Does Your Bedtime Really Matter?
There are a lot of theories in the wellness industry about the optimal bedtime for adults. Some say that going to bed at 10 pm is optimal for cell repair and renewal. Some say that any sleep after midnight is only worth half the value of sleep before midnight.
I used to insist on going to bed at 10 pm every night but as life got busier, 11-11:30 pm became the new norm. But does that 1-1.5 hour delay really make a difference if I sleep in to make up for it? What does science have to say about this? Does bedtime matter, or should we only be concerned about the number of hours of sleep that we’re getting?
Our sleep happens in cycles. On paper, we should have around 4-5 cycles of sleep throughout the night that last 90 minutes each. Within a cycle, we shift between deeper and lighter sleep (non-REM and REM sleep) and then repeat the process in the next cycle, and the next, and so on until it’s time to wake up.
Many scientists agree that the earlier you go to bed, the more time is spent in the deeper phases of sleep during each sleep cycle. As your bed time gets later, you’re more likely to spend a larger chunk of your sleep cycles in a lighter sleep.
Sleeping late can affect memory, thinking, energy levels and other important health factors. Some doctors argue that going to bed no later than midnight is important to get that deeper quality of sleep we need in order to thrive during the day.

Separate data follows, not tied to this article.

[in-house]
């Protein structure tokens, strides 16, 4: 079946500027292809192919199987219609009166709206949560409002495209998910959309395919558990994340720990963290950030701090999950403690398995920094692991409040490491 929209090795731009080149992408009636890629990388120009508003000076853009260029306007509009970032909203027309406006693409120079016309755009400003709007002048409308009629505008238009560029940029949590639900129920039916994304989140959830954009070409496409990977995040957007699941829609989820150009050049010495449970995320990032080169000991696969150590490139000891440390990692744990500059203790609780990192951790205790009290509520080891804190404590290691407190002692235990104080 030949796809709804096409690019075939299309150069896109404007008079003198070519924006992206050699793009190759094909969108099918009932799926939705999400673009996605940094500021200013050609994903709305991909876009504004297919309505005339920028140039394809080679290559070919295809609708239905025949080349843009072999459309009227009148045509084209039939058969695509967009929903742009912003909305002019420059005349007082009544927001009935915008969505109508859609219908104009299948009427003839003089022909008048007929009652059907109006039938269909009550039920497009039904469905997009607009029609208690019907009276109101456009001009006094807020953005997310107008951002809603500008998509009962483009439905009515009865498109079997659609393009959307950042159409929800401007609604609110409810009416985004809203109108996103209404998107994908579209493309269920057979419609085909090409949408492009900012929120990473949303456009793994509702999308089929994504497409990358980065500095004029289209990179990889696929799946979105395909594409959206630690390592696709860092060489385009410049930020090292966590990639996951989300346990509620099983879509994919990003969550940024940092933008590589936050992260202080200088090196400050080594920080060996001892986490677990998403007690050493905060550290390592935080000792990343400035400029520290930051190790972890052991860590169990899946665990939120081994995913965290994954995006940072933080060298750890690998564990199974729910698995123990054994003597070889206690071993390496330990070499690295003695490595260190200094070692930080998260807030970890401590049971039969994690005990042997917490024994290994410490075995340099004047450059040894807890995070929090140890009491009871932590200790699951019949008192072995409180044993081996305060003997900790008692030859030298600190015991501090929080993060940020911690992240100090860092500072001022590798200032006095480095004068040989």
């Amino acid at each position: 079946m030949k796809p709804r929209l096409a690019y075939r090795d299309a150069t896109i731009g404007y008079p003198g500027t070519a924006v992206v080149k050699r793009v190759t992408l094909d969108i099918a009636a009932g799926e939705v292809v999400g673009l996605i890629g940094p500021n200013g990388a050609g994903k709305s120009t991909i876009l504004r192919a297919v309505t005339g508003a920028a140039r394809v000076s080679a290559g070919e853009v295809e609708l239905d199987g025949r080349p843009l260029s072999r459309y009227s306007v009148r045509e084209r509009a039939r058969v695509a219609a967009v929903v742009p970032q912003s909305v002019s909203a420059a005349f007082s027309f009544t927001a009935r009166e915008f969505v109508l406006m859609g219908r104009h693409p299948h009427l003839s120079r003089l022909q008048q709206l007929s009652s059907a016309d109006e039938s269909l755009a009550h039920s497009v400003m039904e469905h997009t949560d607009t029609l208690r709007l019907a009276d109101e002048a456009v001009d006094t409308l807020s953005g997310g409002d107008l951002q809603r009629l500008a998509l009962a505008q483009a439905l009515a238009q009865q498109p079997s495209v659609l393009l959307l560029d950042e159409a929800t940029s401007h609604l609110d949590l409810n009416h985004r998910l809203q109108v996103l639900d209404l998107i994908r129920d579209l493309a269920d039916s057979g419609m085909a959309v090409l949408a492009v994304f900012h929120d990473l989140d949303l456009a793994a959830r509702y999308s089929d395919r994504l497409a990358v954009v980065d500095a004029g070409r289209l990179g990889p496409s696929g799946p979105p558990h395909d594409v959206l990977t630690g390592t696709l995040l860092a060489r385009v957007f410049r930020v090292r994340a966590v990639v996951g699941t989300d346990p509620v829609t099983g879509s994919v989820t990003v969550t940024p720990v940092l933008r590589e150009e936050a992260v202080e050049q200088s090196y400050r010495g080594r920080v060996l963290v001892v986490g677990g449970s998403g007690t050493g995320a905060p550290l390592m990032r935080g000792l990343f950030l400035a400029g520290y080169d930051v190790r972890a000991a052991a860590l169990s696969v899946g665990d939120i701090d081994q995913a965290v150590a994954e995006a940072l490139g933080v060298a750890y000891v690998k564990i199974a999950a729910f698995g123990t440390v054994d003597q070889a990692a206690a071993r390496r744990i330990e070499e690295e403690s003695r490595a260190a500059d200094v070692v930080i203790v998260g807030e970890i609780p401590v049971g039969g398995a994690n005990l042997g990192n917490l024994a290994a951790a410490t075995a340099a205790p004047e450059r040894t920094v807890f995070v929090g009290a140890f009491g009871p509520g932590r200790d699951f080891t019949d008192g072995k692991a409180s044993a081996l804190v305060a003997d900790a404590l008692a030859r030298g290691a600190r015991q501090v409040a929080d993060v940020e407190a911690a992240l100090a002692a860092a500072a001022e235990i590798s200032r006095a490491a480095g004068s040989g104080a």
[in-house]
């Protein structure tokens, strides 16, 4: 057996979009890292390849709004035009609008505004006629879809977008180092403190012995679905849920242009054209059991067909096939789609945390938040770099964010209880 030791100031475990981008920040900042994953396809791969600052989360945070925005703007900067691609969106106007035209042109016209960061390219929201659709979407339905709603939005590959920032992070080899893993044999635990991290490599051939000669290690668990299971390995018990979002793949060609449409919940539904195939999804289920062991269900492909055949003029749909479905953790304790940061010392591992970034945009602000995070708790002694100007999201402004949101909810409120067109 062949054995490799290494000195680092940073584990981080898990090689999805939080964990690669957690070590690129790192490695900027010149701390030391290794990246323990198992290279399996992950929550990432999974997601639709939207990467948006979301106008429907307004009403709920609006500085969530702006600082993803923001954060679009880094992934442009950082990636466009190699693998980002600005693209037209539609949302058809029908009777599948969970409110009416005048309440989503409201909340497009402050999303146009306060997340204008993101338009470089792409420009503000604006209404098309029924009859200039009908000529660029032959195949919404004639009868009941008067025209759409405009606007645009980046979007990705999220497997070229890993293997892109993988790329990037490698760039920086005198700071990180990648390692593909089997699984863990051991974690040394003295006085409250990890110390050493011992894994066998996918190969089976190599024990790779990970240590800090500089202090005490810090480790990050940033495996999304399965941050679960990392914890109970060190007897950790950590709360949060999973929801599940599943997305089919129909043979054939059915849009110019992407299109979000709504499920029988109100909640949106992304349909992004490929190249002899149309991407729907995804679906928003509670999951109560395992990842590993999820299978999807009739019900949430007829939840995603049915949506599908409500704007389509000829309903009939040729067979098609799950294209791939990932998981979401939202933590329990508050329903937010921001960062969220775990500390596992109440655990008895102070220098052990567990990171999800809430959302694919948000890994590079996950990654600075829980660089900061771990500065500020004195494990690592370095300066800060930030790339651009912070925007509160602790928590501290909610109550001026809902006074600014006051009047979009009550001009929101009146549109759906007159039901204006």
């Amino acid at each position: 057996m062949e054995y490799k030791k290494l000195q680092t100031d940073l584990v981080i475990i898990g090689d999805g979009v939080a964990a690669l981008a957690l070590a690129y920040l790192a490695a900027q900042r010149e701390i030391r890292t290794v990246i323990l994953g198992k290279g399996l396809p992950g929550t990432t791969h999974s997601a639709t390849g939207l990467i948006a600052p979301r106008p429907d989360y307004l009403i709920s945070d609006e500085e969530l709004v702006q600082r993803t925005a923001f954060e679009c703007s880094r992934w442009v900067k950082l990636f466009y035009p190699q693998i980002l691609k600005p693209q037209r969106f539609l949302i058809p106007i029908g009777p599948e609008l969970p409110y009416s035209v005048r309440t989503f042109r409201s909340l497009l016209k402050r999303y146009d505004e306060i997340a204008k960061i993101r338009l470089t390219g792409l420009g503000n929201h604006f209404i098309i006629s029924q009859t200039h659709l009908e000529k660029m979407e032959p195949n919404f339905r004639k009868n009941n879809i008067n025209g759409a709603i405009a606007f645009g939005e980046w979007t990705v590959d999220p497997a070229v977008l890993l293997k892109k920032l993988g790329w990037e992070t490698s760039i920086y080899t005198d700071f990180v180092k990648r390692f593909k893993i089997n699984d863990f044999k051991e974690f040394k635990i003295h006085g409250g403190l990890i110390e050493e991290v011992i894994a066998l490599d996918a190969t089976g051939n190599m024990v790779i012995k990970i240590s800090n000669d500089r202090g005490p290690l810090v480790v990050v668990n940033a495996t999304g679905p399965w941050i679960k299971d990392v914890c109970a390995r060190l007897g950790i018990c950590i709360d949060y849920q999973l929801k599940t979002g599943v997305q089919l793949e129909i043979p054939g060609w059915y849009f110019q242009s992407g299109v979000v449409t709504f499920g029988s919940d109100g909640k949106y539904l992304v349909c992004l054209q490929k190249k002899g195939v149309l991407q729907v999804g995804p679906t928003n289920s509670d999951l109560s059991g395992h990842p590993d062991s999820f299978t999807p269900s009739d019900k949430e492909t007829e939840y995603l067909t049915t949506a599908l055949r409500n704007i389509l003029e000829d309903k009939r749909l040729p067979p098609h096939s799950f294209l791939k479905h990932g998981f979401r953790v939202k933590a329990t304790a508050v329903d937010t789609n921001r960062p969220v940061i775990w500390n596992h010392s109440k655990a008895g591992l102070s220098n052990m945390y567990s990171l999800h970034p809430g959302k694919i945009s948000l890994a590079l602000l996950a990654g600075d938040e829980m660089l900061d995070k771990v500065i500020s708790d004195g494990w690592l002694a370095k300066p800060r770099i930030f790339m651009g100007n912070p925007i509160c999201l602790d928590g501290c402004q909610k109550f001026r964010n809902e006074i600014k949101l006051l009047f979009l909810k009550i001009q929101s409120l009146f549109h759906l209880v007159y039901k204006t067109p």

Another reason to avoid a late bedtime is the “second wind”. Do you ever notice that at a certain time in the night you go from feeling sleepy and ready for bed to feeling awake again? This is the second wind phenomenon and many people notice it around 10:30-11 pm, although the timing can be different for everyone. Our body’s internal clock seems to have a built-in wakefulness period in the night that causes this second wind. Going to bed around the second wind time can make it harder to fall asleep. Even ancient systems of medicine from different cultures recognize this phenomenon and recommend going to bed before it happens.
So we’ve established that going to bed earlier likely makes for a better quality of sleep. But can an earlier sleep actually help with cell renewal? The sleep hormone, melatonin, rises when the sun sets and it becomes dark outside. Melatonin is an antioxidant and has been shown to play an important role in DNA repair and other very important repair processes. The later into the night that you stay awake (especially if lights and screens are on), the more your melatonin levels are suppressed. This can potentially impact all of the repair processes melatonin is involved in.
Overall, it seems like science doesn’t point to an exact perfect bedtime. But most sources seem to agree that a late bedtime that’s closer to midnight or later is not ideal, even if you sleep in. If you’re feeling groggy in the morning, you might want to consider experimenting with an earlier bedtime to find what works for you. As for me, I’ve recently re-instated my 10 pm rule and I’m absolutely loving it.
Sleeping the right way for your body is a critical step in transforming your physical and mental health. Diet, stress management, digestion, exercise and lifestyle are other key pillars of health. I work on these areas with all of my patients. If you don’t feel your best right now, it’s worth getting expert help to get these core health factors in order so you can give your all to everyone and everything that’s important to you.
Dr. Samantha Dass is currently a naturopathic doctor working at Holland Landing Health Centre in East Gwillimbury, Ontario, which services Holland Landing, Newmarket, Aurora, Keswick and Bradford areas. If you are interested in naturopathic services please contact Holland Landing Health Centre at 905-853-7900 or via e-mail at [email protected]